Before I left the police station, I thanked some of you who were standing on the line for being out there. I meant it. Thank you for standing out in the rain with no umbrella. Thank you for the hours of being on your feet, with no breaks. Thank you for the long periods of boredom mixed with tension. We are not going away, but we are seeing you, and praying for you. May God bless you as you discern how you will be part of the change that is to come.

To paraphrase Prof. Scott Haldeman, what we do in worship matters more than what we say that we do.ron cogswell

This recent blog post by Rachel Held Evans, along with the embedded video by Rev. Michael Curry, emphasize the reconciling nature of Holy Communion.

In the church we are fond of saying that Holy Communion is “inherently moral,” inherently reconciling, that it automatically does what we keep saying in our prayers that it does.  Unfortunately, this often obscures our responsibility to help make these practices moral and reconciling, rather than immoral and divisive.  It may even obscure the necessity of our engaging actual reconciling practices for the sacramental character of the meal.

There is much that is right and important in the blog post and embedded video.  For me these days, the challenge to these views is the desperate need for the church to do what our eucharistic prayers say we are doing, rather than praying as if reconciliation and community were a fait accompli.

If you’d like to read more of my thoughts on the subject, check out the article “A Table in the Midst of My Enemies?  Power, Abuse, and the Possibilities for Reconciliation at Holy Communion.” Thanks to Rachel Held Evans for the post.     Photo by Ron Cogswell

It’s been quite a summer for acts of male, public, mass violence,  especially if you include not only shootings like the ones in Aurora and Oak Creek, but things like the mosque burning in Joplin.

Elizabeth Drescher has written a helpful article, noting that the causes of this violence are quite complex, and race and religion are important factors, but asking why the issue of masculinity, common to all of this summer’s bloodshed and destruction, isn’t being talked about.

A few thoughts:

1) If the common denominator is masculinities, or more accurately, the gender performance of particular, violent, dominating masculinities, then why can’t we in the church seem to mount a robust, Christian alternative?  As Drescher points out, feminists have been developing a critique of “religiously sanctioned masculinities” for some time, but they are hardly audible above the din of Avenger movies and misogynistic song lyrics.  What role model or ideal can possibly compete with that?  It’s long past time that we figure it out.  We need more faith-based alternative ideals and role models.  Fred Rogers (may his memory be a blessing) is my hero, but he can’t do it alone – especially in reruns.  At some point my youngest son will have seen enough army recruiting ads and David vs. Goliath Sunday school lessons that he begins to wonder if Mr. Rogers is a wuss.  We need more of what our sisters and brothers in the Black church call exemplars.  (Have you ever wondered why there are no children’s books about people like James Zwerg, or Jonathan Daniels?)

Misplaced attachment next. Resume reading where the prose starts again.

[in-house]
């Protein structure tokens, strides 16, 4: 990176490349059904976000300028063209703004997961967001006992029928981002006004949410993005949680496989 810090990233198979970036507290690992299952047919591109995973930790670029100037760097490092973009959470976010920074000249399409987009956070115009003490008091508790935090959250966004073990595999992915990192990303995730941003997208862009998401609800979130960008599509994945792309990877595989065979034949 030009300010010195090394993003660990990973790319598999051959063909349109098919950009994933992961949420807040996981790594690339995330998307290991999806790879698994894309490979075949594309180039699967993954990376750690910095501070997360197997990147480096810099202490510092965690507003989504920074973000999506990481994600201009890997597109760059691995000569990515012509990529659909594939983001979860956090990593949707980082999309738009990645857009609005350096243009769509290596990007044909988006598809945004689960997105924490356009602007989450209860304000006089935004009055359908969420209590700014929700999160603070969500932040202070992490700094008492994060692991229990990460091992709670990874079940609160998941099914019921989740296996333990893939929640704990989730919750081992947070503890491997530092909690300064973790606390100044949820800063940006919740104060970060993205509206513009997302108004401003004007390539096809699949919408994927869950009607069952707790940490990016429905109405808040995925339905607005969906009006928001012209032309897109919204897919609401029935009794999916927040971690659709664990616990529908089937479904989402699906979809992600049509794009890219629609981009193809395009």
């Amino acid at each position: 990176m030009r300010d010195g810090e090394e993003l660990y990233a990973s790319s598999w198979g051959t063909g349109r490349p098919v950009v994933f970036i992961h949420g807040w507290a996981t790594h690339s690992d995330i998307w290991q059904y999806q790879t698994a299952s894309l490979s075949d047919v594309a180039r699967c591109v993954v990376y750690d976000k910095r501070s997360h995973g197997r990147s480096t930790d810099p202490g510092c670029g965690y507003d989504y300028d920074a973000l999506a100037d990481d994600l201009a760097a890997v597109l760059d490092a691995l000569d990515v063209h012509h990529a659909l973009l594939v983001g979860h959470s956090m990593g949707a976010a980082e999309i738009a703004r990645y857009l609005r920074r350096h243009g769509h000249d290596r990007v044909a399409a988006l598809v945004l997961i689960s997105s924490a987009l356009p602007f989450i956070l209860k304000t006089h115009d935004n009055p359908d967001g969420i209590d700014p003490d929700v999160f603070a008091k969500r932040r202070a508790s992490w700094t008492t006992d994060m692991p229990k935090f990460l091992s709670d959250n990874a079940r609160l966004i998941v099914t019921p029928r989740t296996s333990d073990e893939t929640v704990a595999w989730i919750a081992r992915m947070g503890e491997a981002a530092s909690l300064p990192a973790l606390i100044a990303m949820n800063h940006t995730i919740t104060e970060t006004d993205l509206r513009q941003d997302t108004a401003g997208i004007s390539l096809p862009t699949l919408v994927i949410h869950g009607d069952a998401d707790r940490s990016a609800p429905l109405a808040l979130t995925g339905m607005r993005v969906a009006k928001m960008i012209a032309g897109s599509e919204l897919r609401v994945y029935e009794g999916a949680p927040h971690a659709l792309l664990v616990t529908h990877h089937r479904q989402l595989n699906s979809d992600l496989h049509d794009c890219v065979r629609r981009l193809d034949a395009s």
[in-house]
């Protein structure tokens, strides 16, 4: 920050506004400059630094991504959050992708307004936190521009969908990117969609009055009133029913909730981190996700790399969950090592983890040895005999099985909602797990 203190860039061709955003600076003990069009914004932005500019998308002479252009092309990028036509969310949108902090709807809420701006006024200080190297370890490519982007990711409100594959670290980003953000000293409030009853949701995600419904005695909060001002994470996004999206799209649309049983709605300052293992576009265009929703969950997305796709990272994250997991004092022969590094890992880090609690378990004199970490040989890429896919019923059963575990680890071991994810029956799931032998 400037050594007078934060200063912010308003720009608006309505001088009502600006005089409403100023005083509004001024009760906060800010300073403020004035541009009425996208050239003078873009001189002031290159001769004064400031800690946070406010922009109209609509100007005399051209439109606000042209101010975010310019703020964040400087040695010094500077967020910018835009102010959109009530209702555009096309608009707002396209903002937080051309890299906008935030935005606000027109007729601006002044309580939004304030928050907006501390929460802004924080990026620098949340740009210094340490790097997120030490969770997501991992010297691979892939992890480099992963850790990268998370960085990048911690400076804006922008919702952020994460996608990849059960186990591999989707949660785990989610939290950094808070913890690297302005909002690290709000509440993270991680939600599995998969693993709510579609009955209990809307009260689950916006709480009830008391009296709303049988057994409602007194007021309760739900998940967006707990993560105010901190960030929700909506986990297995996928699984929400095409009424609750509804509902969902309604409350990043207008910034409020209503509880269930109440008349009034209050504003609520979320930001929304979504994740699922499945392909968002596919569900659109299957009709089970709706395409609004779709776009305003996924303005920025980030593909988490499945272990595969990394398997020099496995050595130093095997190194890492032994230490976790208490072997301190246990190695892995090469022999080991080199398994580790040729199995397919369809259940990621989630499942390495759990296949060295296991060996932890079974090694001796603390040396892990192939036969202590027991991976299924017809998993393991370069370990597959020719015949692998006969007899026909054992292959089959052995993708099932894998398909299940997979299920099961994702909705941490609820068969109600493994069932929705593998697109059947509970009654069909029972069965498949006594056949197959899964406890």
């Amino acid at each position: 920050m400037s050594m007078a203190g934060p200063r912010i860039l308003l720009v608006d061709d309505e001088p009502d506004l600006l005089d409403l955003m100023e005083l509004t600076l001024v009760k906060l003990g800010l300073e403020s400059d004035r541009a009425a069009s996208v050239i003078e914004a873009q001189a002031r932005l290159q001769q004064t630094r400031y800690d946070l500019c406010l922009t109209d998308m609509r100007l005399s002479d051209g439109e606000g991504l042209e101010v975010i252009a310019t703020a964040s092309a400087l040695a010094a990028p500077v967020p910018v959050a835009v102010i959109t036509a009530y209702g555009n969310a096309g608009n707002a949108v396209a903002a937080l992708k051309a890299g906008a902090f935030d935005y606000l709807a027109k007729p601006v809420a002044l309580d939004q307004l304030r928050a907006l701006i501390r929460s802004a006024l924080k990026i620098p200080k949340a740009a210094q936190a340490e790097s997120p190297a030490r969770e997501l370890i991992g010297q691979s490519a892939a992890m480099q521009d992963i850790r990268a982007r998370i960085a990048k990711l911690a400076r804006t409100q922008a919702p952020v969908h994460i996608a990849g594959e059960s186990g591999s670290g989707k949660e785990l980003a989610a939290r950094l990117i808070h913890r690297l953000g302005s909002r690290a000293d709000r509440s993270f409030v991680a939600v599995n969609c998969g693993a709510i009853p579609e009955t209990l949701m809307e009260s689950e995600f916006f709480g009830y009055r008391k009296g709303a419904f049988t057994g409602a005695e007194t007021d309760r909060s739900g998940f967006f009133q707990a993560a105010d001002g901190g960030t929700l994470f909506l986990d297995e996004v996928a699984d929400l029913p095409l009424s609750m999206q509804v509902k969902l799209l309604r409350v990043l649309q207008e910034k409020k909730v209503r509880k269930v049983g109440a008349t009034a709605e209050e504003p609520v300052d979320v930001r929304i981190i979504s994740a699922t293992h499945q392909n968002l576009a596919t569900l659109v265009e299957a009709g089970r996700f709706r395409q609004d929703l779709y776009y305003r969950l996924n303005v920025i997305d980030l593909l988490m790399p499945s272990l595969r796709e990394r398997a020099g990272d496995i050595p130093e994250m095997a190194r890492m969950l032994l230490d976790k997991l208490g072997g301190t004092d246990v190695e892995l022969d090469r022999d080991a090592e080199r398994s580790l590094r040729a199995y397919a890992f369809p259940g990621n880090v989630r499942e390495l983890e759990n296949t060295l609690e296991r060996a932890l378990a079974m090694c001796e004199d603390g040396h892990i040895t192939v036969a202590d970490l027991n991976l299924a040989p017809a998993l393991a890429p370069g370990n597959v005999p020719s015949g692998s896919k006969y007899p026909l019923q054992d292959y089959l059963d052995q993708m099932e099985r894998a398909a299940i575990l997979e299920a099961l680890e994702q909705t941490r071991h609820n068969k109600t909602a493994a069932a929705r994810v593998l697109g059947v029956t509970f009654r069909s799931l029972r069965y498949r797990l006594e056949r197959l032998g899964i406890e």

Fred Rogers is my hero, but he can’t do it alone…At some point my youngest son will have seen enough army recruiting ads and David vs. Goliath Sunday school lessons that he begins to wonder if Mr. Rogers is a wuss.

It’s true that there’s a lot in the biblical tradition to bolster the dominant constructions of masculinity in our culture.  But the fact that there have been a number of campaigns to “re-masculinize” Jesus in history points to the fact that something in his teachings and way of life that may run counter to the requirements of hegemonic masculinities.  How can we build up the Jesus whose gender performance is marked by healing rather than violence, mutuality rather than domination, collaboration rather than coercion, and resistance to abusive power?  There is a cost, of course, that comes with “refusing to be a man” as John Stoltenberg says.  Even so, there is a crucial moment of spiritual growth when a man’s faith begins to call into question the construction of masculinity he has always been told is a biological given.

2) When will there be enough violence that we actually start protesting the expiration of the assault weapons ban, the lax and inconsistent gun licensing system?  Is there any reason why it isn’t the church’s role to engage in this kind of protest?

3. It’s valid to point to all kinds of ongoing violence, from wars to gang violence, and ask why people are suddenly concerned when there’s a big news event.  Even so, we are clearly in a season of violence that needs to be addressed.

Photo: Candlelight vigil for the victims of shooting at the Sikh Temple in Oak Creek, Wisconsin, Aug. 5, 2012, at Cathedral Square in Milwaukee.  Photo by Chris Wilson/AP.